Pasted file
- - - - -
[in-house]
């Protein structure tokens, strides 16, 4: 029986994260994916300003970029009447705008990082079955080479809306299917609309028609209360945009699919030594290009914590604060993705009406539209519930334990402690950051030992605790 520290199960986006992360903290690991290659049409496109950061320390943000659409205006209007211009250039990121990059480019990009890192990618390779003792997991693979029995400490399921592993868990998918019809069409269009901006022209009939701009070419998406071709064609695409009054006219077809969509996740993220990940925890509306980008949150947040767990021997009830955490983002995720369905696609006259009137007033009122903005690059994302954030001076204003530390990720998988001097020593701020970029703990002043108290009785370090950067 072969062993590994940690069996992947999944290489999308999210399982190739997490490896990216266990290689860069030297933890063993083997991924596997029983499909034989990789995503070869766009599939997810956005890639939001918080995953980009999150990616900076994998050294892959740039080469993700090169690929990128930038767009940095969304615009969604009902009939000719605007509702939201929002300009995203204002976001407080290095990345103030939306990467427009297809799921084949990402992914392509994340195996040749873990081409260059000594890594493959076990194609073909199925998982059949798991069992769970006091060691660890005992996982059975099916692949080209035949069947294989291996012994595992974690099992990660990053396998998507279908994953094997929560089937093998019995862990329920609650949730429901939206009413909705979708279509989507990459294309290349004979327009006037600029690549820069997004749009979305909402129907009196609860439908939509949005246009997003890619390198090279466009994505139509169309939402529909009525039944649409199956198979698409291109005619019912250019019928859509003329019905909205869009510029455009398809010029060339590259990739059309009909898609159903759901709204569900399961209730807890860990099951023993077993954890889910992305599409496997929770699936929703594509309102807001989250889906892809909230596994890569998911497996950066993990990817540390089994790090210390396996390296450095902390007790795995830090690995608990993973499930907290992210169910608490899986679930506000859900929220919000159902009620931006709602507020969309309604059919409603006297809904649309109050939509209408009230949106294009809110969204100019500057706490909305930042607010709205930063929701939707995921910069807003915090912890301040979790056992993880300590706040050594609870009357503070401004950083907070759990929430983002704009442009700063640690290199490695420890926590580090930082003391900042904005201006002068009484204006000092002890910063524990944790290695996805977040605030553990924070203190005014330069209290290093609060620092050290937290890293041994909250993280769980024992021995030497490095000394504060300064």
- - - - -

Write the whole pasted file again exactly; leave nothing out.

[in-house]
């Protein structure tokens, strides 16, 4: 029986994260994916300003970029009447705008990082079955080479809306299917609309028609209360945009699919030594290009914590604060993705009406539209519930334990402690950051030992605790 520290199960986006992360903290690991290659049409496109950061320390943000659409205006209007211009250039990121990059480019990009890192990618390779003792997991693979029995400490399921592993868990998918019809069409269009901006022209009939701009070419998406071709064609695409009054006219077809969509996740993220990940925890509306980008949150947040767990021997009830955490983002995720369905696609006259009137007033009122903005690059994302954030001076204003530390990720998988001097020593701020970029703990002043108290009785370090950067 072969062993590994940690069996992947999944290489999308999210399982190739997490490896990216266990290689860069030297933890063993083997991924596997029983499909034989990789995503070869766009599939997810956005890639939001918080995953980009999150990616900076994998050294892959740039080469993700090169690929990128930038767009940095969304615009969604009902009939000719605007509702939201929002300009995203204002976001407080290095990345103030939306990467427009297809799921084949990402992914392509994340195996040749873990081409260059000594890594493959076990194609073909199925998982059949798991069992769970006091060691660890005992996982059975099916692949080209035949069947294989291996012994595992974690099992990660990053396998998507279908994953094997929560089937093998019995862990329920609650949730429901939206009413909705979708279509989507990459294309290349004979327009006037600029690549820069997004749009979305909402129907009196609860439908939509949005246009997003890619390198090279466009994505139509169309939402529909009525039944649409199956198979698409291109005619019912250019019928859509003329019905909205869009510029455009398809010029060339590259990739059309009909898609159903759901709204569900399961209730807890860990099951023993077993954890889910992305599409496997929770699936929703594509309102807001989250889906892809909230596994890569998911497996950066993990990817540390089994790090210390396996390296450095902390007790795995830090690995608990993973499930907290992210169910608490899986679930506000859900929220919000159902009620931006709602507020969309309604059919409603006297809904649309109050939509209408009230949106294009809110969204100019500057706490909305930042607010709205930063929701939707995921910069807003915090912890301040979790056992993880300590706040050594609870009357503070401004950083907070759990929430983002704009442009700063640690290199490695420890926590580090930082003391900042904005201006002068009484204006000092002890910063524990944790290695996805977040605030553990924070203190005014330069209290290093609060620092050290937290890293041994909250993280769980024992021995030497490095000394504060300064």